“If reason ruled the world, would history even exist?”
On his first trip outside of Poland, an editor gave Ryszard Kapuściński a copy of Herodotus‘ The Histories (which I’ve never read or read much about, besides this recent New Yorker article). The book became his off-and-on companion for the rest of his career in journalism. Kapuściński re-narrates Herodotus journeys talking all the while about what it is to travel, to know the world, to try to learn and understand it all.
The book makes for a scattered memoir, but the sections about Herodotus’ work are pretty good. I really liked his way of humanizing all these long-dead people:
What sort of child is Herodotus?… Is he obedient and polite, or does he torture everyone with questions: Where does the sun come from? Why is it so high up that no one can reach it? Why does it hide beneath the sea? Isn’t it afraid of drowning?
And in school? With whom does he share a bench? Did they seat him as punishment, next to some unruly boy? Or, the gods forbid, a girl? Did he learn quickly to write on the clay tablet? Is he often late? Does he squirm during lessons? Does he slip others the answers? Is he a tattletale?
I imagined him approaching me as I stood at the edge of the sea, putting down his cane, shaking the sand out of his sandals, and falling at once into conversation. He was probably one of those chatterboxes who prey upon helpless listeners, who must have them, who indeed wither and cannot live without them; one of those unwearying and perpetually excited intermediaries, who see something, hear something, and must immediately pass it on to others, constitutionally incapable of keeping things even briefly to themselves.
And again, in writing about Xerxes after he flees the battle of Thermopylae:
And flee he does, abandoning the theater of war before the war’s end. He returns to Susa. He is thirty-something years old. He will be king of the Persians for another fifteen years, during which time he will occupy himself with expanding his palace in Persepolis. Perhaps he felt internally spent? Perhaps he suffered from depression? In any event, insofar as the world was concerned, he disappeared. The dreams of might, of ruling over everything and everyone, faded away.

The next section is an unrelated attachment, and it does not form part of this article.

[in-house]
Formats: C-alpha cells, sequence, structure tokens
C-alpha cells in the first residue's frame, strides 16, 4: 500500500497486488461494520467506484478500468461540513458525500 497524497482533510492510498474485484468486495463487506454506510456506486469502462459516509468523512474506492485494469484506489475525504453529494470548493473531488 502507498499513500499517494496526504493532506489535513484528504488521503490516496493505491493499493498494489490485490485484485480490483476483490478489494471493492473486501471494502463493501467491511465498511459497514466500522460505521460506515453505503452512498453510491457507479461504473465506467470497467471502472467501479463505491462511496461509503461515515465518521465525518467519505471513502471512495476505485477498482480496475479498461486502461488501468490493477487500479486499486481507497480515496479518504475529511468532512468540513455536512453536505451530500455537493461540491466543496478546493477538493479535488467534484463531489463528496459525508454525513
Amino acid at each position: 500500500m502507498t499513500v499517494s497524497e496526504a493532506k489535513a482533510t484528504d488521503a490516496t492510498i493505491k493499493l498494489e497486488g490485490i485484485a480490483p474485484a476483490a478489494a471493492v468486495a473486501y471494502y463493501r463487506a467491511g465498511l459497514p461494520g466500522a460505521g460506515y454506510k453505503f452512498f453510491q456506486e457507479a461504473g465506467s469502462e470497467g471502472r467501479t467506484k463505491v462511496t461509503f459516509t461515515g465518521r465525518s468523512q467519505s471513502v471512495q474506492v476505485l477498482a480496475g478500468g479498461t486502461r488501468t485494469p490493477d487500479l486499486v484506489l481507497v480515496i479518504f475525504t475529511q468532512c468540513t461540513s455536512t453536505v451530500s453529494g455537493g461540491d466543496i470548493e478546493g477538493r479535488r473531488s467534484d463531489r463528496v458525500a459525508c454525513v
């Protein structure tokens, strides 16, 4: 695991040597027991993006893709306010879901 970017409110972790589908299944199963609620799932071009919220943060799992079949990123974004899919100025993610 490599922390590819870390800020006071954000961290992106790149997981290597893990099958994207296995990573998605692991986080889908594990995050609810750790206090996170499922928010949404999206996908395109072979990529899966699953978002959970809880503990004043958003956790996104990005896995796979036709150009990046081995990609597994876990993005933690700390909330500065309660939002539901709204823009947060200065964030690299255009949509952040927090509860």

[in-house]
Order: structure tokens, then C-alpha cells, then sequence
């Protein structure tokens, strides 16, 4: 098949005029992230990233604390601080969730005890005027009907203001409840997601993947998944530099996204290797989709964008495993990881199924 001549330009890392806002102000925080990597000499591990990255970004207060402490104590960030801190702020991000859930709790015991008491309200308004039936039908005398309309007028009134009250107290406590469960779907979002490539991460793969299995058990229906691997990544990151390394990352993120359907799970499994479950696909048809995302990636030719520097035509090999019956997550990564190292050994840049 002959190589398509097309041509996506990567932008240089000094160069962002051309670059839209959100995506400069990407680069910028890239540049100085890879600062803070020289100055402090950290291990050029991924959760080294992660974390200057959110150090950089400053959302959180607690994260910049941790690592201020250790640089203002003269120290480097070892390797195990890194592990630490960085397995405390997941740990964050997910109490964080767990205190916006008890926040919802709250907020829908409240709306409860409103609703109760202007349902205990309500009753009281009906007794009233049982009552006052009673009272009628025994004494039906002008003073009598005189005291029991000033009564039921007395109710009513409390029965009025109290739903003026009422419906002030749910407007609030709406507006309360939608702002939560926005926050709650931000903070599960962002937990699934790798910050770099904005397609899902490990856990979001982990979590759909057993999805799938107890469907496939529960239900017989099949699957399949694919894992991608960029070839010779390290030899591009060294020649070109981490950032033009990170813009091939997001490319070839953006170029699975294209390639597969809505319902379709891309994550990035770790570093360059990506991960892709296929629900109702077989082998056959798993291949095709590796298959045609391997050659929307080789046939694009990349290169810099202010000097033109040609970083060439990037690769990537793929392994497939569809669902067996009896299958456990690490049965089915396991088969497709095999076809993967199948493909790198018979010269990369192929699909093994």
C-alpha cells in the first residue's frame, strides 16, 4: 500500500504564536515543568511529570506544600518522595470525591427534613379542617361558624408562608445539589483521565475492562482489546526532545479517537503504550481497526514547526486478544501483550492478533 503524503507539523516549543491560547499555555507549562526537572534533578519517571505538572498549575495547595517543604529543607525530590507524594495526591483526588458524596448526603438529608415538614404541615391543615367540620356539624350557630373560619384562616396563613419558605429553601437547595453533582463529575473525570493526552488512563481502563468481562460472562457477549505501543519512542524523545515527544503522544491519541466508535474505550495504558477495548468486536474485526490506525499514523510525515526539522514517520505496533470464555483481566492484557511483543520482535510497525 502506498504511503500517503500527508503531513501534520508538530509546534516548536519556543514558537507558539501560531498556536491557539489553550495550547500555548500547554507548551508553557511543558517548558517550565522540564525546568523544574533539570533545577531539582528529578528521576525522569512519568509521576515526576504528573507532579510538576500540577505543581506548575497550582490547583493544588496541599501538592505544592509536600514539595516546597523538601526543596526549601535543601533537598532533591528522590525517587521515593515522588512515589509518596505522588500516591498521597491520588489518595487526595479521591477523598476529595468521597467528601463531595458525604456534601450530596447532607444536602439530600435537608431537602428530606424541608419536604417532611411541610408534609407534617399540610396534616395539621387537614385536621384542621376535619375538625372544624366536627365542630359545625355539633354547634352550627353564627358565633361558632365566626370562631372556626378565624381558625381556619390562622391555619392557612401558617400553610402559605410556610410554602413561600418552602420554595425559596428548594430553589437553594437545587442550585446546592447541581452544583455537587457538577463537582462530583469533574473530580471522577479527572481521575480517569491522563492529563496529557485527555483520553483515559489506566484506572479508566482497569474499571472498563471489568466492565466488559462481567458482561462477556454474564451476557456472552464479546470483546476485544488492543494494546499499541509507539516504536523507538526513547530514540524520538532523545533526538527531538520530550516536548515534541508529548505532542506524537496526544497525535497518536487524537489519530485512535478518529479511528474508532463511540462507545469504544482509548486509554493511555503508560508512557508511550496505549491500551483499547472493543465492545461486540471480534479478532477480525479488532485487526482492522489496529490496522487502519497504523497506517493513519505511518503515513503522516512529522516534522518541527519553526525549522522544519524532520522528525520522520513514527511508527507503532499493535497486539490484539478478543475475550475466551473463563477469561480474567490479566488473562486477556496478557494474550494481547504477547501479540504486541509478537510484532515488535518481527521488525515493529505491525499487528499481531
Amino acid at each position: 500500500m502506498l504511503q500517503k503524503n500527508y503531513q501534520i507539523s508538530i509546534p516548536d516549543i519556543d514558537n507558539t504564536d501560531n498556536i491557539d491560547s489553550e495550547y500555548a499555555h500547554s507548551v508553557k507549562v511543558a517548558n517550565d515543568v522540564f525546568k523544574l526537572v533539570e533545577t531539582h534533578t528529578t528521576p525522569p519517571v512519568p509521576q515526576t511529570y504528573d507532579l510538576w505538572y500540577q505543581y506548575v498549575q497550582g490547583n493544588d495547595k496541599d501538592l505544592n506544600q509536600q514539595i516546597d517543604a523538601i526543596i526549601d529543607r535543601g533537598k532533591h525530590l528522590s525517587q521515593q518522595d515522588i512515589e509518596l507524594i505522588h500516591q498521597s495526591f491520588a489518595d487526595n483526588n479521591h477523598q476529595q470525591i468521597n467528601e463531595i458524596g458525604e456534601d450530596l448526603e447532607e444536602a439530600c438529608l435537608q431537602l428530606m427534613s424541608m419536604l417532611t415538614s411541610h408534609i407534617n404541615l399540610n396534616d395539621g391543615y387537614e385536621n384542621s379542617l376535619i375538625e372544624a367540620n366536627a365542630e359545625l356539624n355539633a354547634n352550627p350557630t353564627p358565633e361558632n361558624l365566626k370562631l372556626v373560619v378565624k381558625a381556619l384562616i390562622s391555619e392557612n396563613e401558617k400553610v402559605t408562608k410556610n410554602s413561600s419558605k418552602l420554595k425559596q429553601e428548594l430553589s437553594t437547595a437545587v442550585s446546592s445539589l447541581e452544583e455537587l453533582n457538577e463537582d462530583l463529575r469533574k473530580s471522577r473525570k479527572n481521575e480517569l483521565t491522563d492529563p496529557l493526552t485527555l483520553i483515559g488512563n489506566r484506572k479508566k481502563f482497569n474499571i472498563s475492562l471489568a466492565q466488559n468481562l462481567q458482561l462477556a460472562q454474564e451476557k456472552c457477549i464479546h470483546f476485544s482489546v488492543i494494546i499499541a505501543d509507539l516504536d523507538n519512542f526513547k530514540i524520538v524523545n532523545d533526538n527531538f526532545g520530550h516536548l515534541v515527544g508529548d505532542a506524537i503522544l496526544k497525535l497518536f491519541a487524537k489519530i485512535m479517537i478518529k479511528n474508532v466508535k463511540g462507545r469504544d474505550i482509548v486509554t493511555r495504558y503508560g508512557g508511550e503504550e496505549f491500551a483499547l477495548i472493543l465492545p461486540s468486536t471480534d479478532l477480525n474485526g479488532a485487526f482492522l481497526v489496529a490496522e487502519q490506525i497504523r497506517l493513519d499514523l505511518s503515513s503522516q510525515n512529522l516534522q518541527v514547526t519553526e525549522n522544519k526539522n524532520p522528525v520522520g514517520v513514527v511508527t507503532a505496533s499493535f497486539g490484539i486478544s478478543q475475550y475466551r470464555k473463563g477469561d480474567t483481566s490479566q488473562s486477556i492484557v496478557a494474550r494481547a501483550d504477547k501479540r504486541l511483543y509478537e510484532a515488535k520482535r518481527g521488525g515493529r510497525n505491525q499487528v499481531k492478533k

Kapuściński went to some rough places (e.g. Maoist China, the heart of Africa at mid-century, etc.). Parallel to Herodotus, he has the occasional wondering digression into modern political absurdities. Here’s a bit about dictators and mobs and ruling over a populace without focus:
It is an interesting subject: superfluous people in the service of brute power… Their neighborhoods are populated in large part by an unformed, fluid element, lacking precise classification, without position, place or purpose. At any moment and for whatever reason, these people, to whom no one past attention, whom no one needs, can form into a crowd, a throng, a mob, which has an opinion about everything, has time for everything, and would like to participate in something, mean something.
All dictatorships take advantage of this idle magma. They don’t even need to maintain an expensive army of full-time policemen. It suffices to reach out to these people searching for some significance in life. Give them the sense that they can be of use, that someone is counting on them for something, that they have been noticed, that they have a purpose.
Yes we can? Then again, power makes for paranoia (interesting parallels here with “Tales of the Tyrant“):
What animated Xerxes: he wanted to have everything. No one opposed him, because one would have had to pay with one’s head for doing so. But in such an atmosphere of acquiescence, it takes only one dissenting voice for the ruler to feel anxiety, to hesitate.
There’s a lot to like here. I ended up skimming most of Kapuściński’s reminiscing, but it all moves pretty quickly and the Herodotus sections are worth it.